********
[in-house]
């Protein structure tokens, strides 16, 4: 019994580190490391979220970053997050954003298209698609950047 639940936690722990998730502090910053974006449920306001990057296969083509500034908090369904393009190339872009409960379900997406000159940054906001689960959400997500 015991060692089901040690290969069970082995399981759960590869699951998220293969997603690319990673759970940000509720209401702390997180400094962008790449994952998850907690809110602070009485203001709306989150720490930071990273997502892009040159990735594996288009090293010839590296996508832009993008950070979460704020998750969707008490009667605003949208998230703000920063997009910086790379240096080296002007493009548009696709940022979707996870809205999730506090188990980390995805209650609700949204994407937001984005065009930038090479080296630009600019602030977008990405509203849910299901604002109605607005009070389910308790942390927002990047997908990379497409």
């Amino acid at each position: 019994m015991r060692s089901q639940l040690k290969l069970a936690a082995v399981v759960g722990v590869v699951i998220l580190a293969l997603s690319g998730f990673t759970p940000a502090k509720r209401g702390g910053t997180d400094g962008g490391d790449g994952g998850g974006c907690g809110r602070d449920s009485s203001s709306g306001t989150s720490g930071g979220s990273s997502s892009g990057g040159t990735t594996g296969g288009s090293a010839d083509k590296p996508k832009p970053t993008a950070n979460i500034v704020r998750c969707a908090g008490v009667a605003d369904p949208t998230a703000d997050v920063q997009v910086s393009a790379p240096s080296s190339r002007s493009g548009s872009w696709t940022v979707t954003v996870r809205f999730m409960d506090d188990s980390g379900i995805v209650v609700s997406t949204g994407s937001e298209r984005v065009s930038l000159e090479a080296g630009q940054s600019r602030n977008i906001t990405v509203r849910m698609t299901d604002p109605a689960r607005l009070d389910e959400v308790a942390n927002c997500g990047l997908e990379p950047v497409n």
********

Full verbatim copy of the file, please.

[in-house]
């Protein structure tokens, strides 16, 4: 019994580190490391979220970053997050954003298209698609950047 639940936690722990998730502090910053974006449920306001990057296969083509500034908090369904393009190339872009409960379900997406000159940054906001689960959400997500 015991060692089901040690290969069970082995399981759960590869699951998220293969997603690319990673759970940000509720209401702390997180400094962008790449994952998850907690809110602070009485203001709306989150720490930071990273997502892009040159990735594996288009090293010839590296996508832009993008950070979460704020998750969707008490009667605003949208998230703000920063997009910086790379240096080296002007493009548009696709940022979707996870809205999730506090188990980390995805209650609700949204994407937001984005065009930038090479080296630009600019602030977008990405509203849910299901604002109605607005009070389910308790942390927002990047997908990379497409």
């Amino acid at each position: 019994m015991r060692s089901q639940l040690k290969l069970a936690a082995v399981v759960g722990v590869v699951i998220l580190a293969l997603s690319g998730f990673t759970p940000a502090k509720r209401g702390g910053t997180d400094g962008g490391d790449g994952g998850g974006c907690g809110r602070d449920s009485s203001s709306g306001t989150s720490g930071g979220s990273s997502s892009g990057g040159t990735t594996g296969g288009s090293a010839d083509k590296p996508k832009p970053t993008a950070n979460i500034v704020r998750c969707a908090g008490v009667a605003d369904p949208t998230a703000d997050v920063q997009v910086s393009a790379p240096s080296s190339r002007s493009g548009s872009w696709t940022v979707t954003v996870r809205f999730m409960d506090d188990s980390g379900i995805v209650v609700s997406t949204g994407s937001e298209r984005v065009s930038l000159e090479a080296g630009q940054s600019r602030n977008i906001t990405v509203r849910m698609t299901d604002p109605a689960r607005l009070d389910e959400v308790a942390n927002c997500g990047l997908e990379p950047v497409n």